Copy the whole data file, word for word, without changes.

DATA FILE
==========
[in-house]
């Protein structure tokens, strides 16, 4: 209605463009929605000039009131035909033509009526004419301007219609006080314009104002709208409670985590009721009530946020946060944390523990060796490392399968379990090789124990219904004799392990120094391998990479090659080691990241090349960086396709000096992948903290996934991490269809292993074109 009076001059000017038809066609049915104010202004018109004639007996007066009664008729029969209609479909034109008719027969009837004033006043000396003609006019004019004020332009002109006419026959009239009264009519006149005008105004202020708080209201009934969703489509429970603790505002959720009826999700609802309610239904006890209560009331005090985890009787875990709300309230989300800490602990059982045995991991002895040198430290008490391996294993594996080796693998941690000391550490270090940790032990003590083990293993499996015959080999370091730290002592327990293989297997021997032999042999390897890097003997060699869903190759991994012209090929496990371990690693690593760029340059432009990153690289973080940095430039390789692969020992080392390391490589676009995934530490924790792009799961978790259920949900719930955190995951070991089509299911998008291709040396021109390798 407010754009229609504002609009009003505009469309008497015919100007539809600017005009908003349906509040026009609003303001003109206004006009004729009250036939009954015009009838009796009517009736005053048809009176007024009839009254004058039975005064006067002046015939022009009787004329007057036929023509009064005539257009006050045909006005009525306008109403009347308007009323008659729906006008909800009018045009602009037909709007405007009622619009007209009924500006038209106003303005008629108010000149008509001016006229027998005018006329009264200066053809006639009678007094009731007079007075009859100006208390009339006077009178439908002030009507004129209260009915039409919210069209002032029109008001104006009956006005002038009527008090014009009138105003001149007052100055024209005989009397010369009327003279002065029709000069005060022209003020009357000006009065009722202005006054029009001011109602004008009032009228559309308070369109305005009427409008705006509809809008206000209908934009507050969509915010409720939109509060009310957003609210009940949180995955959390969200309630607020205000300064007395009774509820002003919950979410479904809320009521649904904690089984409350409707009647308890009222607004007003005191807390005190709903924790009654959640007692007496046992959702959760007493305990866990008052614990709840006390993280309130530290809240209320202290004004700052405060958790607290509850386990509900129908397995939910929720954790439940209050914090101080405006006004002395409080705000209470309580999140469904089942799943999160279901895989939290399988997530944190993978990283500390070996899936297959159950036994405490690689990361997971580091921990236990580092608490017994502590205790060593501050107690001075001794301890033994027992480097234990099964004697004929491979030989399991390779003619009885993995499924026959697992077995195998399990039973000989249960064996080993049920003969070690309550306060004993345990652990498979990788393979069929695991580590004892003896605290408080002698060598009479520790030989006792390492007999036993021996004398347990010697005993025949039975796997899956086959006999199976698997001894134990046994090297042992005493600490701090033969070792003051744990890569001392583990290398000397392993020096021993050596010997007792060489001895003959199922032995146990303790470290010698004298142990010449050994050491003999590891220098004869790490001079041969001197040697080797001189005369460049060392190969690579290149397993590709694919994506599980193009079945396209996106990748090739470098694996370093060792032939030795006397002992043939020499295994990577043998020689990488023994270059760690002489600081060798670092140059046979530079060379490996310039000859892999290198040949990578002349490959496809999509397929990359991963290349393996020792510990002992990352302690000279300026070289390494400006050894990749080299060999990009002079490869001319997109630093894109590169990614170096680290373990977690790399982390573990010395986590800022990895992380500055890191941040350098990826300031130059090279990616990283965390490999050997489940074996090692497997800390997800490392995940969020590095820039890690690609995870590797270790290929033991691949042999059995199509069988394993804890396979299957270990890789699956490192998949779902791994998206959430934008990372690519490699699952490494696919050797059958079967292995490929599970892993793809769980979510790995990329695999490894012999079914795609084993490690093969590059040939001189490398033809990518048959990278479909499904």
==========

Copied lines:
[in-house]
């Protein structure tokens, strides 16, 4: 209605463009929605000039009131035909033509009526004419301007219609006080314009104002709208409670985590009721009530946020946060944390523990060796490392399968379990090789124990219904004799392990120094391998990479090659080691990241090349960086396709000096992948903290996934991490269809292993074109 009076001059000017038809066609049915104010202004018109004639007996007066009664008729029969209609479909034109008719027969009837004033006043000396003609006019004019004020332009002109006419026959009239009264009519006149005008105004202020708080209201009934969703489509429970603790505002959720009826999700609802309610239904006890209560009331005090985890009787875990709300309230989300800490602990059982045995991991002895040198430290008490391996294993594996080796693998941690000391550490270090940790032990003590083990293993499996015959080999370091730290002592327990293989297997021997032999042999390897890097003997060699869903190759991994012209090929496990371990690693690593760029340059432009990153690289973080940095430039390789692969020992080392390391490589676009995934530490924790792009799961978790259920949900719930955190995951070991089509299911998008291709040396021109390798 407010754009229609504002609009009003505009469309008497015919100007539809600017005009908003349906509040026009609003303001003109206004006009004729009250036939009954015009009838009796009517009736005053048809009176007024009839009254004058039975005064006067002046015939022009009787004329007057036929023509009064005539257009006050045909006005009525306008109403009347308007009323008659729906006008909800009018045009602009037909709007405007009622619009007209009924500006038209106003303005008629108010000149008509001016006229027998005018006329009264200066053809006639009678007094009731007079007075009859100006208390009339006077009178439908002030009507004129209260009915039409919210069209002032029109008001104006009956006005002038009527008090014009009138105003001149007052100055024209005989009397010369009327003279002065029709000069005060022209003020009357000006009065009722202005006054029009001011109602004008009032009228559309308070369109305005009427409008705006509809809008206000209908934009507050969509915010409720939109509060009310957003609210009940949180995955959390969200309630607020205000300064007395009774509820002003919950979410479904809320009521649904904690089984409350409707009647308890009222607004007003005191807390005190709903924790009654959640007692007496046992959702959760007493305990866990008052614990709840006390993280309130530290809240209320202290004004700052405060958790607290509850386990509900129908397995939910929720954790439940209050914090101080405006006004002395409080705000209470309580999140469904089942799943999160279901895989939290399988997530944190993978990283500390070996899936297959159950036994405490690689990361997971580091921990236990580092608490017994502590205790060593501050107690001075001794301890033994027992480097234990099964004697004929491979030989399991390779003619009885993995499924026959697992077995195998399990039973000989249960064996080993049920003969070690309550306060004993345990652990498979990788393979069929695991580590004892003896605290408080002698060598009479520790030989006792390492007999036993021996004398347990010697005993025949039975796997899956086959006999199976698997001894134990046994090297042992005493600490701090033969070792003051744990890569001392583990290398000397392993020096021993050596010997007792060489001895003959199922032995146990303790470290010698004298142990010449050994050491003999590891220098004869790490001079041969001197040697080797001189005369460049060392190969690579290149397993590709694919994506599980193009079945396209996106990748090739470098694996370093060792032939030795006397002992043939020499295994990577043998020689990488023994270059760690002489600081060798670092140059046979530079060379490996310039000859892999290198040949990578002349490959496809999509397929990359991963290349393996020792510990002992990352302690000279300026070289390494400006050894990749080299060999990009002079490869001319997109630093894109590169990614170096680290373990977690790399982390573990010395986590800022990895992380500055890191941040350098990826300031130059090279990616990283965390490999050997489940074996090692497997800390997800490392995940969020590095820039890690690609995870590797270790290929033991691949042999059995199509069988394993804890396979299957270990890789699956490192998949779902791994998206959430934008990372690519490699699952490494696919050797059958079967292995490929599970892993793809769980979510790995990329695999490894012999079914795609084993490690093969590059040939001189490398033809990518048959990278479909499904």